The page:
[ Parent ]
Sounds like flight to quality on liquidity risk rather than credit risk.Jerome a Paris:
The growing gap between yields illustrates the extent to which the global credit turmoil is causing investors to demand higher risk premiums for holding bonds considered more risky and instead buy those of Germany - which has the region's largest and most liquid market.


It'd be nice if the battle were only against the right wingers, not half of the left on top of that — François in Paris
by Carrie (migeru at eurotrib dot com) on Tue Mar 11th, 2008 at 05:41:02 AM EST
[ Parent ]
Should be an investment opportunity for people who don't really need liquidity at the momemt, no?

Unleveraged stuff like bond and money market funds not belonging to banks in the sh*tter (or ordinary people owning bonds). It's not like people will be withdrawing money from those to invest in equites or whatever right now.

Peak oil is not an energy crisis. It is a liquid fuel crisis.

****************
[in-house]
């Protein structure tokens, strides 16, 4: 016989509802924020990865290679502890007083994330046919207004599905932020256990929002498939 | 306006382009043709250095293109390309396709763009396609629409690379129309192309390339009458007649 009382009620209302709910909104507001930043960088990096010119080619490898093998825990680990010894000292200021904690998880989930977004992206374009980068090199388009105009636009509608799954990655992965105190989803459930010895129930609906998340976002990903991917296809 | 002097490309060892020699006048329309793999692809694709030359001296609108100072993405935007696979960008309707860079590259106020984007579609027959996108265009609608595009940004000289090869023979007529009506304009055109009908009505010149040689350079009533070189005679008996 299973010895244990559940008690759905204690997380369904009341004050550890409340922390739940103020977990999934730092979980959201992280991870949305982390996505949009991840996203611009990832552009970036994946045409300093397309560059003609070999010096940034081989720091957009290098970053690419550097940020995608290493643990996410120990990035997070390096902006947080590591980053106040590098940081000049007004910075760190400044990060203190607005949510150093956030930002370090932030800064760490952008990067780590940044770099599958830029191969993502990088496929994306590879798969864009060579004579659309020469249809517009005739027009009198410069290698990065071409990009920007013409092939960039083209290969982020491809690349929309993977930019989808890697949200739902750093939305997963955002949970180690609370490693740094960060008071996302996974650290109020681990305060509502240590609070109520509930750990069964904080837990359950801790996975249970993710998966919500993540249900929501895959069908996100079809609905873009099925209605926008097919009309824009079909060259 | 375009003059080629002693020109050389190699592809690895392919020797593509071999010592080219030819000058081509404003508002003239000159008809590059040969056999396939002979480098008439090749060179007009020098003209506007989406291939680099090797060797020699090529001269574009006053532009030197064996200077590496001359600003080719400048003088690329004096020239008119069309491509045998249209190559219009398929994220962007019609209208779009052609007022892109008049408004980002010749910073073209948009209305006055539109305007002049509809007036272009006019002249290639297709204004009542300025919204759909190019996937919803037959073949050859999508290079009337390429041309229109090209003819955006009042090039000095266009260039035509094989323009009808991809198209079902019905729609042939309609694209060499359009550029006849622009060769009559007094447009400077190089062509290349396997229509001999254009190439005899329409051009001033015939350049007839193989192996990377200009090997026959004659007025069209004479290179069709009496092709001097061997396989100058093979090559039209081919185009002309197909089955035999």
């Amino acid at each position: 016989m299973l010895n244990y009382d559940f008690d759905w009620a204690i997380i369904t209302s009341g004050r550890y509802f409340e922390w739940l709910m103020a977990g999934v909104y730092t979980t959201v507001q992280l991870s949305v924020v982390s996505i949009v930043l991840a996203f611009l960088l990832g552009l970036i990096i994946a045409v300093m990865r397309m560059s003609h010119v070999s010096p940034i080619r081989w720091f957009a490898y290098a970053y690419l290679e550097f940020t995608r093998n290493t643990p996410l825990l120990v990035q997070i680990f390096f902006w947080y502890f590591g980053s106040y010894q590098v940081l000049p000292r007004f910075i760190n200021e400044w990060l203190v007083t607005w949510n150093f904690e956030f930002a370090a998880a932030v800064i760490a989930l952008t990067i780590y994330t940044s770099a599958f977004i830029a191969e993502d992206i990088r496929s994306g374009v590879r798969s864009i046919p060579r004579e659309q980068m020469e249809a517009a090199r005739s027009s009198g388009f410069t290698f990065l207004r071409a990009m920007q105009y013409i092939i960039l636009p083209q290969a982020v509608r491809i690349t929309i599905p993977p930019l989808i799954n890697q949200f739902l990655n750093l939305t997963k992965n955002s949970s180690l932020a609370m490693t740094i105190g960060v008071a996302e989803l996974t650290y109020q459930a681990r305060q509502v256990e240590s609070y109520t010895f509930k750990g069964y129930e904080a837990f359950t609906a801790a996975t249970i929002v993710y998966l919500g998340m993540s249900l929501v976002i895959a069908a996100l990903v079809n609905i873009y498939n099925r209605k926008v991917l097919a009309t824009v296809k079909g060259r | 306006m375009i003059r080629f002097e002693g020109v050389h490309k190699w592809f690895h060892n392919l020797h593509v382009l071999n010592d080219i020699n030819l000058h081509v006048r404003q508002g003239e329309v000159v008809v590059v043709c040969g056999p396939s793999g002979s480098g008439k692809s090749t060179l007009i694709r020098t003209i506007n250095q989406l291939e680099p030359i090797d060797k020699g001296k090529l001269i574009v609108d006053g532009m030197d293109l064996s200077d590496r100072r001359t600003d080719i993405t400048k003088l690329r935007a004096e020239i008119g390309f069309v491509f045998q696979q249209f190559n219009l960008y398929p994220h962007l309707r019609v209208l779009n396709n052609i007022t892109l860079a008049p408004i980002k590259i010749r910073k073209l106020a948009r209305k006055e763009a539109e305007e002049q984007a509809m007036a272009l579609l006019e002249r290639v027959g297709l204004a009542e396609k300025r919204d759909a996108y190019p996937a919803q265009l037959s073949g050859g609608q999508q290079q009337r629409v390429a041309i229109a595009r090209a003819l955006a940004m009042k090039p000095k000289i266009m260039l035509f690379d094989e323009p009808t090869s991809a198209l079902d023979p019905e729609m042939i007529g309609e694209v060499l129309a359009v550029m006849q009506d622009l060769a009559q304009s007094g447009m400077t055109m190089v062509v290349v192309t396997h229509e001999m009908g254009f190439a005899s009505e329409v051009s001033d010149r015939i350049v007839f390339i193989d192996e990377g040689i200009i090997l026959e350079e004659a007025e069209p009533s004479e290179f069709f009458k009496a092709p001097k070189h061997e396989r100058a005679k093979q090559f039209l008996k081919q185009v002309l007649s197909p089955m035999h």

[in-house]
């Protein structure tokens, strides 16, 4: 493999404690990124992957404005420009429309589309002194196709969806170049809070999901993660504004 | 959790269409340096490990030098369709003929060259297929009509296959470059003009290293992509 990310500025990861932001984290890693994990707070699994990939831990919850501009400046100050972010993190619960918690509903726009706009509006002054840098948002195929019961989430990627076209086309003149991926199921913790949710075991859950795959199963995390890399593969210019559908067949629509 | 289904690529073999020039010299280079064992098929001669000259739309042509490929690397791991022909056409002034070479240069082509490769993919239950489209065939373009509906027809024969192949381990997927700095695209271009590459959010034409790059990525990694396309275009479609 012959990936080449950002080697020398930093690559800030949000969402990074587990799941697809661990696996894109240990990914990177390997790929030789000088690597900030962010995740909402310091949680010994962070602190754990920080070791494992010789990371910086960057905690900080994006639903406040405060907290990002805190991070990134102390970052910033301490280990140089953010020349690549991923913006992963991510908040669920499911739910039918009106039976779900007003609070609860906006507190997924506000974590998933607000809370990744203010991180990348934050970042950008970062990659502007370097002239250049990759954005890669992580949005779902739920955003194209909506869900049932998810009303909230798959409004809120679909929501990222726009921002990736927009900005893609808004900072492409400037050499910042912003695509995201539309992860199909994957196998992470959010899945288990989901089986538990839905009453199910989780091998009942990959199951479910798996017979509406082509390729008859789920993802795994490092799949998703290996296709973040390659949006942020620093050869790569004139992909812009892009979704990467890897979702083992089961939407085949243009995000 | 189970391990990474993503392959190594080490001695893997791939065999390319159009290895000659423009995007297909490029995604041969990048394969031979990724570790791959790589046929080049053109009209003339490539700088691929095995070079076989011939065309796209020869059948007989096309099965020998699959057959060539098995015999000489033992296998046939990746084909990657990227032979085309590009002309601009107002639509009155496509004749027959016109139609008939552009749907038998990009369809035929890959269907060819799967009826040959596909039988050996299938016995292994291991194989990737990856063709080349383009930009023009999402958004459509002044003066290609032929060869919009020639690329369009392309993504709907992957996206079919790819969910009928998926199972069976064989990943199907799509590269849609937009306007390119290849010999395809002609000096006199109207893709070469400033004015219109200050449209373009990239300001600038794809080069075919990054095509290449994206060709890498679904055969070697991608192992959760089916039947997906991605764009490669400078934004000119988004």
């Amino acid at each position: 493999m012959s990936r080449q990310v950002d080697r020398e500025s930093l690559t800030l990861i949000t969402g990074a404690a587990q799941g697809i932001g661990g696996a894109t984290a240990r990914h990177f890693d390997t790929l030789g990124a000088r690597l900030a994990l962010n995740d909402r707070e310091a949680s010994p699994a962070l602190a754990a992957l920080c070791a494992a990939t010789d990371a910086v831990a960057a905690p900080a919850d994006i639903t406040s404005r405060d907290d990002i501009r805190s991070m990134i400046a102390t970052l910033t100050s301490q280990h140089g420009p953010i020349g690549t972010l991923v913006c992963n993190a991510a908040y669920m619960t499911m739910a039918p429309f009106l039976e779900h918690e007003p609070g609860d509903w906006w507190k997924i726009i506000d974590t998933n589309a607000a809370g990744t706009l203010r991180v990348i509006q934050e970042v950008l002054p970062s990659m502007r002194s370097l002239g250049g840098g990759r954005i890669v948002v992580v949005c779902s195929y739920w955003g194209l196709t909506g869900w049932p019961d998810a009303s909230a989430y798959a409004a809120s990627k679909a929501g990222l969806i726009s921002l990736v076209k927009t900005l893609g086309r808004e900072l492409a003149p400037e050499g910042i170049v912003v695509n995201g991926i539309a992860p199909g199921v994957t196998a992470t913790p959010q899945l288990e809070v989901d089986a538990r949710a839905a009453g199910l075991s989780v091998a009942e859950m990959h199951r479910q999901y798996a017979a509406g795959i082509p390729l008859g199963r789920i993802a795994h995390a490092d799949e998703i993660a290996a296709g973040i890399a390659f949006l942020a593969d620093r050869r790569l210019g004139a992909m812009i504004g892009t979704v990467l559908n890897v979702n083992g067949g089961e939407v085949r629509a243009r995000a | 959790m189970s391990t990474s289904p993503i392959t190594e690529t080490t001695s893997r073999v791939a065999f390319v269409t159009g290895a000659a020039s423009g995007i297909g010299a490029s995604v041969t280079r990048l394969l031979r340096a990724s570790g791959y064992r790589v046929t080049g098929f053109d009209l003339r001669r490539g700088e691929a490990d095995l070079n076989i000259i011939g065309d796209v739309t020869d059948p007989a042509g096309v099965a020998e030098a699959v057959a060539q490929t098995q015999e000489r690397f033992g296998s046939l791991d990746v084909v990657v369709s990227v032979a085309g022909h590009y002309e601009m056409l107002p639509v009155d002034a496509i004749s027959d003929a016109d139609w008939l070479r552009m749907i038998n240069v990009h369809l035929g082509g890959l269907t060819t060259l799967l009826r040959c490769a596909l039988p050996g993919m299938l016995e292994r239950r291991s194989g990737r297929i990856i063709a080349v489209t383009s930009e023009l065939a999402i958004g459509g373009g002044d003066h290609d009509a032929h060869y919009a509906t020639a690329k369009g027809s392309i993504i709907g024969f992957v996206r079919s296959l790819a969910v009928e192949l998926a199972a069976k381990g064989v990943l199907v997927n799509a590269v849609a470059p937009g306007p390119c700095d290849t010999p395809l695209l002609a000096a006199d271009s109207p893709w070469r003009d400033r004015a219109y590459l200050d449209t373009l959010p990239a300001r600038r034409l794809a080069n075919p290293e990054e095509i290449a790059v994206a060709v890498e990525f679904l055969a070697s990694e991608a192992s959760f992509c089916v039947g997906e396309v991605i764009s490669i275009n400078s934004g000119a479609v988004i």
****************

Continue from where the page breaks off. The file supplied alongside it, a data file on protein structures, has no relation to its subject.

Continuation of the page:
by Starvid on Tue Mar 11th, 2008 at 03:00:51 PM EST
[ Parent ]
Lots of asset managers are already going into equities, precisely because it is the only kind of assets that has the slimest chance of offering returns close to (real) inflation (the one even TIPS won't beat).

Because least-indebted global fortune 500 companies with pricing power will be able to inflate their revenue as fast as, or faster than, general inflation. Of course, there may still be a temporary downturn in the near term, but when you're just price-averaging your rebalancing from bonds to equity, now is still a good moment to start.

I'd be wary of bonds, of all flavors, mortgage, corporate, sovereign, municipals: basis risk is demonstrably terrible. spreads might swing in any direction any time because of a deleveraging of some obscure player anywhere in the world. And remember: the market can remain irrational longer than you can stay solvent.

Pierre

by Pierre on Tue Mar 11th, 2008 at 06:16:03 PM EST
[ Parent ]
Yup.